Cisco on Tuesday quietly rolled out its Nexus 4000, a blade switch which works with blade servers from other vendors. Thus Cisco has taken a significant step toward extending its Nexus switch family -- and in turn its unified computing footprint -- to third parties, who will in turn embed the new Nexus inside their own blade chassis.
The 4000 appears to be an OEM-oriented variation of the Nexus 5000, which is an FCoE network switch for the data center.
For this reason, the news gives additional heft to Fibre Channel Over Ethernet (FCoE), which is the centerpiece protocol of Cisco's Unified Fabric architecture. This enables flexible switching, where servers can access outside resources such as SANs -- admittedly not rocket science, but the flexibility is the key here when you're talking about an increasingly virtualized world where routing changes on the fly.
My colleague George Crump pointed out in a post the other day that FCoE has become just another protocol, which "you may or may not implement depending on your data center's needs." I'd agree with that. George was using a Brocade announcement as evidence of that. I'd say the Cisco news solidifies the message that FCoE is simply another widget in one's toolkit.
Back to the Nexus 4000: Cisco didn't issue a press release about the news, which is unusual. Rather, they talked about it in a live Webcast. I believe that approach was taken because Cisco was less interested in touting, per se, a product (the Nexus 4000) that's destined to be rebranded by third parties than they were in emphasizing their broader Unified Data Center (aka Data Center 3.0 strategy.
The more Cisco corrals all the pieces of that Data Center 3.0 puzzle and becomes, in effect, a one-stop shop for its implementation, the more they become a go-to vendor for extracting the efficiencies everyone's now looking toward. (I might add that the first step, before efficiencies, is getting a handling on a) the complexities of virtualization, which includes getting insights/dashboards etc. into exactly what resources you have and how they're being utilized and b) figuring out the best and fastest way to communicate amongst those resources, most notably managing the links between all those virtualizations servers and virtualized storage (and memory!).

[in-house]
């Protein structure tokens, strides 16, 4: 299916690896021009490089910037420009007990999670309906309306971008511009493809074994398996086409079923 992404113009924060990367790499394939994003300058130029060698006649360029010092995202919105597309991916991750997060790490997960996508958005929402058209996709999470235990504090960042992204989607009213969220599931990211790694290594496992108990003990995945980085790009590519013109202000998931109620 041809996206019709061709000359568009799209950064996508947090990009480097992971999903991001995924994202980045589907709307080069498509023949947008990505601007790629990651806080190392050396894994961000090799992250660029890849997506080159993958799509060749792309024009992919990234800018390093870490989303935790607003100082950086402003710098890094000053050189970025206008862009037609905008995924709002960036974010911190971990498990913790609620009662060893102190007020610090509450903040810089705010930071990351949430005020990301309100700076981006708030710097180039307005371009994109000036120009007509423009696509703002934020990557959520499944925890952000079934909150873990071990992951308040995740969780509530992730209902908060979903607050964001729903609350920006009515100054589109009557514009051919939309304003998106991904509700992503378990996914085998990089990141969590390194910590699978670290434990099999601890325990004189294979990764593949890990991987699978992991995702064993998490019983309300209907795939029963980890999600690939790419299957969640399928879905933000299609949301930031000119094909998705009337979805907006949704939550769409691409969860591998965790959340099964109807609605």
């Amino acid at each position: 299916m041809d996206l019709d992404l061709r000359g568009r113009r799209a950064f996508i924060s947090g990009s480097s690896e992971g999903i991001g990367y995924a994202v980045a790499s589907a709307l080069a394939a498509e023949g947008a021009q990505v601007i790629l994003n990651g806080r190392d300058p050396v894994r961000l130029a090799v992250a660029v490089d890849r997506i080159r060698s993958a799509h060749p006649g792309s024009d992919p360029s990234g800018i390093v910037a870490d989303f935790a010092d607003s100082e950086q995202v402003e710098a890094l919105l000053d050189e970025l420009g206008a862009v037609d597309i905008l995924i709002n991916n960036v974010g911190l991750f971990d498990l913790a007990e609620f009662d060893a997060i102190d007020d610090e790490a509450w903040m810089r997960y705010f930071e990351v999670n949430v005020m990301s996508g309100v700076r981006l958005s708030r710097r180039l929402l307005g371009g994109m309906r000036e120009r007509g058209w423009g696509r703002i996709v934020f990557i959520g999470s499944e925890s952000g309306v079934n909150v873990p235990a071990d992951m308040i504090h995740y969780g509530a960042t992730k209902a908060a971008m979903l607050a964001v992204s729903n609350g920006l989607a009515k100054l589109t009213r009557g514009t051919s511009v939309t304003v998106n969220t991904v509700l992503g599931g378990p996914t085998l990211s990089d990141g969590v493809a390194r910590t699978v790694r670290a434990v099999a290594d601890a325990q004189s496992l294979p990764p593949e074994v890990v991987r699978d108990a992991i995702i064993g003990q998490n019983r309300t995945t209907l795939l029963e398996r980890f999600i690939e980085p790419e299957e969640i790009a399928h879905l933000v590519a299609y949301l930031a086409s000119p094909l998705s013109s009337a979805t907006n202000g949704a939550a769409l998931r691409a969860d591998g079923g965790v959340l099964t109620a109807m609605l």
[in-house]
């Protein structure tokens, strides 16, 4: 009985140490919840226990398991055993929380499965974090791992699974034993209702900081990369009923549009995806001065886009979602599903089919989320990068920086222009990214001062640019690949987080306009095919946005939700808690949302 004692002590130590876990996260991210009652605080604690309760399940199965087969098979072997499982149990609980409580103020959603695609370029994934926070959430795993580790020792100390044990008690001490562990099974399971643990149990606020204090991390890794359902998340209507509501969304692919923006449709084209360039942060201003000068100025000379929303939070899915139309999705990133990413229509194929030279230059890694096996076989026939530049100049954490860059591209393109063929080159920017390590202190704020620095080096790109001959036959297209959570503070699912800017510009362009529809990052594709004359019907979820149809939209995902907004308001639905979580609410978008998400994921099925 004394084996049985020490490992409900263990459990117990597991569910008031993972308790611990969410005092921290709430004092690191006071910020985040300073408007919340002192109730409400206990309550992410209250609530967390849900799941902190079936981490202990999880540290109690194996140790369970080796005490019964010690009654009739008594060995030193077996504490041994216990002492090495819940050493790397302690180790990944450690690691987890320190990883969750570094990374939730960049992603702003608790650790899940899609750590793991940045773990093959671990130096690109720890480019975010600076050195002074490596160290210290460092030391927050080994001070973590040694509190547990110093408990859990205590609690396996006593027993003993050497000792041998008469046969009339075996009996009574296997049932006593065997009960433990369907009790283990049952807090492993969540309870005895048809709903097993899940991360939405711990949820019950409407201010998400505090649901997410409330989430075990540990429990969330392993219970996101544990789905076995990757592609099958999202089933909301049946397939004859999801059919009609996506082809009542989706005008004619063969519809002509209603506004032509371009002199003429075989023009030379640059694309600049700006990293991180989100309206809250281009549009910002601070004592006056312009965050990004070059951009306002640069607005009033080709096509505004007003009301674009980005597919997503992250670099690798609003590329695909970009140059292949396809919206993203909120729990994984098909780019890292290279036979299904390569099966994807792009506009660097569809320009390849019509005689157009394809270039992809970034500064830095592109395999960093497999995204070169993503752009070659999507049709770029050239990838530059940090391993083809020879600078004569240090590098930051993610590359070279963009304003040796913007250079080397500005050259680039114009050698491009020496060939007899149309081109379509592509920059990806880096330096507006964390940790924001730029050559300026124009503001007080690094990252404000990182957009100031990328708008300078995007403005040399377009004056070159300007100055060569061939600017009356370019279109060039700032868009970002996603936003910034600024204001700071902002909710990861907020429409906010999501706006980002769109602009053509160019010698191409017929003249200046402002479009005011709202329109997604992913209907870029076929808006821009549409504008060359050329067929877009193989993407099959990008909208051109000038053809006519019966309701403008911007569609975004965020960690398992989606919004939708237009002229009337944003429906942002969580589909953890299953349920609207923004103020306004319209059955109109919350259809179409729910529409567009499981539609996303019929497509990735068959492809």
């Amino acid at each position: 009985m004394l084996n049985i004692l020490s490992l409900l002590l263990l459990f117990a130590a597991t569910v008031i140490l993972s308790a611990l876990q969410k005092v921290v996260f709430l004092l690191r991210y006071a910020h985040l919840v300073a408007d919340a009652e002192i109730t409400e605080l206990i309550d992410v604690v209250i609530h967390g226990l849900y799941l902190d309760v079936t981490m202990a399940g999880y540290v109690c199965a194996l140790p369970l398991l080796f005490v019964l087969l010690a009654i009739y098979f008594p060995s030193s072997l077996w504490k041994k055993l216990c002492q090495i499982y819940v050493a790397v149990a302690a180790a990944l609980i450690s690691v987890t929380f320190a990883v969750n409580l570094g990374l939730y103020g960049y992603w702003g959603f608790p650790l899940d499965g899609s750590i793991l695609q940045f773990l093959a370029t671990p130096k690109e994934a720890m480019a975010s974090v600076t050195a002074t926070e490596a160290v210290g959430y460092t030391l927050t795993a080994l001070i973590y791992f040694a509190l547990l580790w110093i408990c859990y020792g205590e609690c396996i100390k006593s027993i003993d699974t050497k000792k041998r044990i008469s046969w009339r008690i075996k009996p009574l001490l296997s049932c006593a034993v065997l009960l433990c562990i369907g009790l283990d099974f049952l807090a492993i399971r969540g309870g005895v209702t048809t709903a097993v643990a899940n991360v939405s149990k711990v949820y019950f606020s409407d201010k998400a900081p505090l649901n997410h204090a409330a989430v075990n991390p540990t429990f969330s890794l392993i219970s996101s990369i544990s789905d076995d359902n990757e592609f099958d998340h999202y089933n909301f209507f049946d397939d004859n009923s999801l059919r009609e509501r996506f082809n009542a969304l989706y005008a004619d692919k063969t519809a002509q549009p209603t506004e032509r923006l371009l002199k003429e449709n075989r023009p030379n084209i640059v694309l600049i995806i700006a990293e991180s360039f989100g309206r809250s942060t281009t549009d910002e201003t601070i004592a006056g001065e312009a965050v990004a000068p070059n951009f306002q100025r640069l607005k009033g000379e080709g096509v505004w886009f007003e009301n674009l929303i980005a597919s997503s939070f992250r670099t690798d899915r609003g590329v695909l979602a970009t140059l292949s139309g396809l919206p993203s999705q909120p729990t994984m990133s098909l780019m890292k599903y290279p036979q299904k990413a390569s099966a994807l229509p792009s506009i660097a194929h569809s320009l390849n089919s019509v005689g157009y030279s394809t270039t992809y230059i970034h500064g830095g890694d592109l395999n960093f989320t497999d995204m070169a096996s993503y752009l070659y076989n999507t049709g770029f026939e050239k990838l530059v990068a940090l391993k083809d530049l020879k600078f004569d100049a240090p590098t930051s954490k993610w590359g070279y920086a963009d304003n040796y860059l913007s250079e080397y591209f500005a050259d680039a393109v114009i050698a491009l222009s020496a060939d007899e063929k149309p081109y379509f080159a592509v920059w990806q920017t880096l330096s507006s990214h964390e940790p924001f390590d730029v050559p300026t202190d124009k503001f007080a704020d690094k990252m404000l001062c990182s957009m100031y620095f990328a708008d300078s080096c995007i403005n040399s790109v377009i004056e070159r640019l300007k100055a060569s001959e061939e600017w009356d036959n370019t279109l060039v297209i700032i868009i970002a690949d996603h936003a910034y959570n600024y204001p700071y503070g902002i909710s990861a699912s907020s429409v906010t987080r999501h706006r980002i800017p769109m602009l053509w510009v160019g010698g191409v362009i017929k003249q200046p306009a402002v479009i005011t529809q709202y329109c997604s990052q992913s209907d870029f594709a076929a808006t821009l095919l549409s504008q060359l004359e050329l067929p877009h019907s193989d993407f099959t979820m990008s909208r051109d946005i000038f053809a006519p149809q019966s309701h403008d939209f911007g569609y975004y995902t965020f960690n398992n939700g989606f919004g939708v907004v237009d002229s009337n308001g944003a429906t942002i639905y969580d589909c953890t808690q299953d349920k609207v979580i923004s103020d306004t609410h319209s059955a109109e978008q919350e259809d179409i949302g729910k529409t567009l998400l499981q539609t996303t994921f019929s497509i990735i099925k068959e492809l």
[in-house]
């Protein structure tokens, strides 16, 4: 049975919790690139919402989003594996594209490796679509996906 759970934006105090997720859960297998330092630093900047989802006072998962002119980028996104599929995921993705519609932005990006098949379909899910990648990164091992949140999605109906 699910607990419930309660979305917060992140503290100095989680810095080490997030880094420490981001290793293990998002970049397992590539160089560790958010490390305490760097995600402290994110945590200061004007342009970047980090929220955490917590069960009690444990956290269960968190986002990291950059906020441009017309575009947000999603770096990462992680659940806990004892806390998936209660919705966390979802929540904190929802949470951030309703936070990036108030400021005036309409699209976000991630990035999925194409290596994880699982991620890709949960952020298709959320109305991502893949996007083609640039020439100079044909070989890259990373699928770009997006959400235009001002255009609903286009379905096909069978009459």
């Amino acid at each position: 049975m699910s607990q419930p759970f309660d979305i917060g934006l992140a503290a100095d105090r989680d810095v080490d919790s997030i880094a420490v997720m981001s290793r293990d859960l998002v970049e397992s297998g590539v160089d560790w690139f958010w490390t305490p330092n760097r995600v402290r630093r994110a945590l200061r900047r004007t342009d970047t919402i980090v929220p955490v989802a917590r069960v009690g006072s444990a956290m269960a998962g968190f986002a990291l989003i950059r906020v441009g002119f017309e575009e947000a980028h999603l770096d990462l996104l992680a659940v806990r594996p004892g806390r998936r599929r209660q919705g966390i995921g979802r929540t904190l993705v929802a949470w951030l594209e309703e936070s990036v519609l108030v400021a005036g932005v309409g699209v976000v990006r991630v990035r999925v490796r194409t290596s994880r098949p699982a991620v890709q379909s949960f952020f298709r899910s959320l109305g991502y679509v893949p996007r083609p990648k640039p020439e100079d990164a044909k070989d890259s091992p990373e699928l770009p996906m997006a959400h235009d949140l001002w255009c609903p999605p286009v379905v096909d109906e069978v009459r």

Which brings us back to one of those key link protocols, namely FCoE. So in closing, here's a grab from a Cisco blog, which explains the utility of FCoE as implemented in the 5000 (which should apply to the 4000 as well):
"[This] lets us build more sophisticated network topologies as we deploy an FCoE based unified fabric. Up to this point, End Nodes have had to be directly attached to the FCF; however, with FIP, you can have intermediate "passthrough" switches between the End Node and the FCoE Forwarder (FCF). A quick example of where this might be helpful is a blade server chassis, where you might not want the cost and/or complexity of a full FCF in the chassis, but do want a switch that can serve as an FCoE passthrough to properly forward the FCoE traffic to an FCF."
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